Hong Kong police have arrested 420 protesters since June
Updated 23:12, 05-Aug-2019
Hong Kong police have arrested 420 people for alleged public order offenses since June 9, the agency revealed Monday.
The suspects, aged 14 to 76, have been arrested on charges of illegal assembly, assaulting police and rioting, among other crimes.
A total of 139 police officers were injured when dealing with illegal violent behaviors during the past two months, the agency said, adding that two police officers are still being treated in hospital.
The police arrested 82 protesters during the city-wide strike on Monday, accusing them of obstructing traffic and causing serious inconveniences for residents' life.
"The government will be resolute in maintaining law and order in Hong Kong and restoring confidence," she told reporters, warning that some protesters were challenging China's sovereignty and the principle of "One Country, Two Systems."
Protesters in Hong Kong launched a city-wide strike on Monday, disrupting air, road and rail transport. More than 2,300 aviation workers reportedly took sick leave, causing the cancellation of more than 200 flights. Subway services were suspended in the morning, but resumed in the afternoon. There were also multiple blockades that closed down major roads.
Hong Kong police said on its website on Monday afternoon that a large group of protesters were "gathering in the Admiralty area, blocking carriageways near Central Government Complex, Harcourt Road and vandalizing the Central Government Complex."
"The Police appeal to everyone in the area to leave immediately," it said.
Hong Kong residents condemn radical acts
Many public figures and residents of the Hong Kong Special Administrative Region (HKSAR) have highlighted the unbreakable ties of their city and the Chinese mainland and condemned the radical acts of some protesters.
"The scene shook us. It has seriously affected our Chinese nation and is an insult. It's also a challenge to our national authority. We would like to make a special appeal to the police. The mob and the violence must be brought to justice. I don't think such behavior is justified in any way," said Lo Kam Yam, chairman of the Hong Kong Commerce and Industry Associations.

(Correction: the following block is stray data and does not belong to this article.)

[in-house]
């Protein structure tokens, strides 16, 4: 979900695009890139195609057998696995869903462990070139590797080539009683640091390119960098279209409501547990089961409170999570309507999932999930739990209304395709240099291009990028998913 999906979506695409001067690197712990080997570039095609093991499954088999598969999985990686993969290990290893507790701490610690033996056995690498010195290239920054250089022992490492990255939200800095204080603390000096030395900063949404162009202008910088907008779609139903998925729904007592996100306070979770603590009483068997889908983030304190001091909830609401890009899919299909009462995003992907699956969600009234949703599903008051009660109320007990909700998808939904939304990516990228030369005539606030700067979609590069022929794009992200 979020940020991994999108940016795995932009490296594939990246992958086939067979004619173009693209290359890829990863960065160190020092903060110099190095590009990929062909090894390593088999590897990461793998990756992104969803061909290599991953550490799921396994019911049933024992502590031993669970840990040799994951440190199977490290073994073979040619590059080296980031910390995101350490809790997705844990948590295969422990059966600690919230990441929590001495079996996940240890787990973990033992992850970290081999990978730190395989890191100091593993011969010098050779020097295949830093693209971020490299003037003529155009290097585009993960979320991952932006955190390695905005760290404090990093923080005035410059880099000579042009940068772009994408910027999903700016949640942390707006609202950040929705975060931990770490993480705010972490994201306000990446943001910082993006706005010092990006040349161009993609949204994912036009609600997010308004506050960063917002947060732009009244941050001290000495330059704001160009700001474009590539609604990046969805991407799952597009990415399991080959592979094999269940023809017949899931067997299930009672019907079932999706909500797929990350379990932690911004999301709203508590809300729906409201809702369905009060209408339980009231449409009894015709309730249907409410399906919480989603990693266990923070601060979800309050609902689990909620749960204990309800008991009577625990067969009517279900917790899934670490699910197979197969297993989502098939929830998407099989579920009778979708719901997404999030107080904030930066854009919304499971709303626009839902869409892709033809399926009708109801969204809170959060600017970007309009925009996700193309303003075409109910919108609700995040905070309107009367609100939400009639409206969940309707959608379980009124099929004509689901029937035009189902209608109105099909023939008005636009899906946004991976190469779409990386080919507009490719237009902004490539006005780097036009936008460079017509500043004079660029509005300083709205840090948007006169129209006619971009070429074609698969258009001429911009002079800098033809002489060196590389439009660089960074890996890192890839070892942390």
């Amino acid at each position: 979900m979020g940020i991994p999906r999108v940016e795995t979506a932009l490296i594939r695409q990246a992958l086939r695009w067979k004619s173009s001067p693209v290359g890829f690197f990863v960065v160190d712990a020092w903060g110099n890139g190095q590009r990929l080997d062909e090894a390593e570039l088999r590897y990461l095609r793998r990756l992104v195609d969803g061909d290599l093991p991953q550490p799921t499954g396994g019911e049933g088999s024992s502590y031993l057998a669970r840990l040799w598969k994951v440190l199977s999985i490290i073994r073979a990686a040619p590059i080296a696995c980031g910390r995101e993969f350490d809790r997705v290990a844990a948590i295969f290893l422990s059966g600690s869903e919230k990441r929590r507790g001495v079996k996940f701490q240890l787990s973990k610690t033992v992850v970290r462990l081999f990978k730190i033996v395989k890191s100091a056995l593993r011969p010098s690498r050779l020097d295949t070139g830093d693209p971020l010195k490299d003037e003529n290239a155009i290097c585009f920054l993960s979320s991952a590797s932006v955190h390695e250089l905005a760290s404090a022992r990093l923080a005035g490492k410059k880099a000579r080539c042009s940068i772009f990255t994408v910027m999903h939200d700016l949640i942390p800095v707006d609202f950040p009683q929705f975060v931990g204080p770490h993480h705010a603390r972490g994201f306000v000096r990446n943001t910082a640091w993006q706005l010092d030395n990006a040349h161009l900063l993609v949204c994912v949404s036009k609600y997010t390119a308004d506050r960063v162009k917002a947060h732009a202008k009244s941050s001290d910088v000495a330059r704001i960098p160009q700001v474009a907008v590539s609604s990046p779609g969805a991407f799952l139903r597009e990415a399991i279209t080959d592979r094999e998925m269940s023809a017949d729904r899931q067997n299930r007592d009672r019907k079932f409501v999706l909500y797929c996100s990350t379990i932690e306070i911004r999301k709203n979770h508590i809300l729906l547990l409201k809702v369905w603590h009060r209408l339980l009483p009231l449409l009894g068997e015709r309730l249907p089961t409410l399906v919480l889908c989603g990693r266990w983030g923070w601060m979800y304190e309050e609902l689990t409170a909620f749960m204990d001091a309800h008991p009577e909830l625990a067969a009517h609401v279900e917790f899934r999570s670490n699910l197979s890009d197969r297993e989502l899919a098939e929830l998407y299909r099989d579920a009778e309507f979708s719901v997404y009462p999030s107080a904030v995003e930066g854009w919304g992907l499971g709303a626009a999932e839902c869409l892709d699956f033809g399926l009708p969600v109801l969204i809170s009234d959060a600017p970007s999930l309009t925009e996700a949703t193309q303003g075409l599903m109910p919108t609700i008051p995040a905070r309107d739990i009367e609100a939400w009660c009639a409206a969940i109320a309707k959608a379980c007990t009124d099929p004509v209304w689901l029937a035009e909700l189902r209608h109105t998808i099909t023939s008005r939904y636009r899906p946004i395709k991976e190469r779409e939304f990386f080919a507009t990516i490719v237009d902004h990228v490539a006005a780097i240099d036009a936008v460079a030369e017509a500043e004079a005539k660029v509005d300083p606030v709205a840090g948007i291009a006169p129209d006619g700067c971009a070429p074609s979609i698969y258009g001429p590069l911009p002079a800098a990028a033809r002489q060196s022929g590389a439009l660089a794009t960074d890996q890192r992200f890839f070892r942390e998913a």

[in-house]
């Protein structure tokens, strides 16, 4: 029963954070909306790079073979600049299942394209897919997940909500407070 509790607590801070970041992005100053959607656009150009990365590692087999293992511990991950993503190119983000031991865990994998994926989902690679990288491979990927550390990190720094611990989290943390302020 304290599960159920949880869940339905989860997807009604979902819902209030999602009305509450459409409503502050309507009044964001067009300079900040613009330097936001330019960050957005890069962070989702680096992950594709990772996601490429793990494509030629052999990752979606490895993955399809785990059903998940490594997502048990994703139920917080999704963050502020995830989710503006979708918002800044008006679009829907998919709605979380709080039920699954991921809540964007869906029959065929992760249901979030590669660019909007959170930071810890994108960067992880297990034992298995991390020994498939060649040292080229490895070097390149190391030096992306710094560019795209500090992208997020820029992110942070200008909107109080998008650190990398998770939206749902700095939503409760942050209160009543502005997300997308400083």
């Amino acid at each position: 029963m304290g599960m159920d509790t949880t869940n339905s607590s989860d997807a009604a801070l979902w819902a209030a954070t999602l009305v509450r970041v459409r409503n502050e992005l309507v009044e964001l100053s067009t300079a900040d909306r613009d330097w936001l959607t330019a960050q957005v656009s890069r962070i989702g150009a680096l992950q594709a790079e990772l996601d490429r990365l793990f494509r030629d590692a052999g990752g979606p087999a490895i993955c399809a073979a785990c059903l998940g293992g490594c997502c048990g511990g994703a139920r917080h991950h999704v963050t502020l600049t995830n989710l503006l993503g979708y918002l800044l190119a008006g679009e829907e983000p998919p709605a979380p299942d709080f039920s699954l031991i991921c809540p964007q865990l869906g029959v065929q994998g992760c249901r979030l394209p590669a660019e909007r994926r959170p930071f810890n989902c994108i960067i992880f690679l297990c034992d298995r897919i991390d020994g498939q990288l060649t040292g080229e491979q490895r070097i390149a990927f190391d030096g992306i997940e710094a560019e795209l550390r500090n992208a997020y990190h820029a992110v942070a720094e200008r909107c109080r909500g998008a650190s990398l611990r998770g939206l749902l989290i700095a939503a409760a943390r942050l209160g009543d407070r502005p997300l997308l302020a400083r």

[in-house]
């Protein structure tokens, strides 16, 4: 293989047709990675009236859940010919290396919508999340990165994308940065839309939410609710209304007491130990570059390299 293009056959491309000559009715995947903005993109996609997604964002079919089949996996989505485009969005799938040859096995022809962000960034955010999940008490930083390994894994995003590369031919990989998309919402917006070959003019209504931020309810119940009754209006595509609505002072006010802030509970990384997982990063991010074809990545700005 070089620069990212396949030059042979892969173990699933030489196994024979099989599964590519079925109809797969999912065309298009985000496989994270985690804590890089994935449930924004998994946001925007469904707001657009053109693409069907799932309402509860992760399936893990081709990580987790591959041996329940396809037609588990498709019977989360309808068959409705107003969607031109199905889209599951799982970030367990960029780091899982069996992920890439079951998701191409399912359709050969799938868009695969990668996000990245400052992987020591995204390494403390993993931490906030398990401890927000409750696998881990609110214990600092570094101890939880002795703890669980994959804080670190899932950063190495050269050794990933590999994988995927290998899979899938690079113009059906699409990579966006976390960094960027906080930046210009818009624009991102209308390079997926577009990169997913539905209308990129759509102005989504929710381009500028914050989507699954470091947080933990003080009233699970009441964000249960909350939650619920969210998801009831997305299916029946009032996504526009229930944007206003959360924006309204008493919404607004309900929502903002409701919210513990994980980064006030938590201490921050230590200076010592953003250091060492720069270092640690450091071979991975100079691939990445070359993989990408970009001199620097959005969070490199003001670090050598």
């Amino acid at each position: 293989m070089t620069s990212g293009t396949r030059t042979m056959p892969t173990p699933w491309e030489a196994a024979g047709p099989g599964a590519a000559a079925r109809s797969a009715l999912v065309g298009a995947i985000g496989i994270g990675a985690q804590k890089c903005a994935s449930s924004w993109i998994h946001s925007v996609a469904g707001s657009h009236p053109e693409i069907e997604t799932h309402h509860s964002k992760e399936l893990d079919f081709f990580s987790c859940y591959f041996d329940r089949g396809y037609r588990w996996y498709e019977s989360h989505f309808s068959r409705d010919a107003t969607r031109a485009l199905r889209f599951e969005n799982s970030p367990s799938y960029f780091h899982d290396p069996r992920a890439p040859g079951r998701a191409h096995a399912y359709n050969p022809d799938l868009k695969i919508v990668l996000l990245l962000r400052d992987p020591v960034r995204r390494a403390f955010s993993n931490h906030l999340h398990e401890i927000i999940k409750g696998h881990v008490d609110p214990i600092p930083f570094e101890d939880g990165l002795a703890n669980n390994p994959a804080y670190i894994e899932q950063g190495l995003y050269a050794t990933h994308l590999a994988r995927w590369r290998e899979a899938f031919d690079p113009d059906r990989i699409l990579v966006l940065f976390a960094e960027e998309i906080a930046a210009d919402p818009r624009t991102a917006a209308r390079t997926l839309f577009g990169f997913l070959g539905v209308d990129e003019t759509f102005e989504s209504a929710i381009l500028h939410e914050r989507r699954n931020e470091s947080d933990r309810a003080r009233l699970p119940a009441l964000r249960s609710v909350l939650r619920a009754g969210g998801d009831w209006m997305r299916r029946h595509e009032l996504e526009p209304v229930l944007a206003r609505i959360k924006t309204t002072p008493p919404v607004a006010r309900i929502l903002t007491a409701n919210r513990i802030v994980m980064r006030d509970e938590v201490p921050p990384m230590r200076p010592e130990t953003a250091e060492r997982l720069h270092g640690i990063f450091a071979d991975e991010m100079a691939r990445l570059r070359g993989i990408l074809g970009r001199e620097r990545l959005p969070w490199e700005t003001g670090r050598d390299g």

A Hong Kong resident told CGTN that people in the HKSAR should "look at the big picture," and support the city's development by launching the Guangdong-Hong Kong-Macao Greater Bay Area plan.
Rallies started in Hong Kong in June over the HKSAR government's proposed amendments to an extradition bill and soon escalated into weekly protests.
The bill, formally known as the Fugitive Offenders Ordinance and the Mutual Legal Assistance in Criminal Matters Ordinance, was tabled by the HKSAR government at the Legislative Council (LegCo) in April, aiming to deal with a murder case that happened in China's Taiwan but involves a Hong Kong suspect who has returned to the city, and to fill loopholes in HKSAR's existing legal framework concerning mutual legal assistance in criminal matters.
The bill was originally scheduled to be discussed at a LegCo meeting on June 12. The meeting was postponed due to conflicts between protesters and police around the complex of the HKSAR government and LegCo.
The Chinese central government expressed support, respect and understanding for the decision.
However, protests continued to escalate. On July 1, the 22nd anniversary of Hong Kong's return to China after nearly a century of British rule, protesters barged into the LegCo and vandalized the HK emblem.
The protests have continued into August. During this weekend, some protesters set fires in various places and clashed with riot police.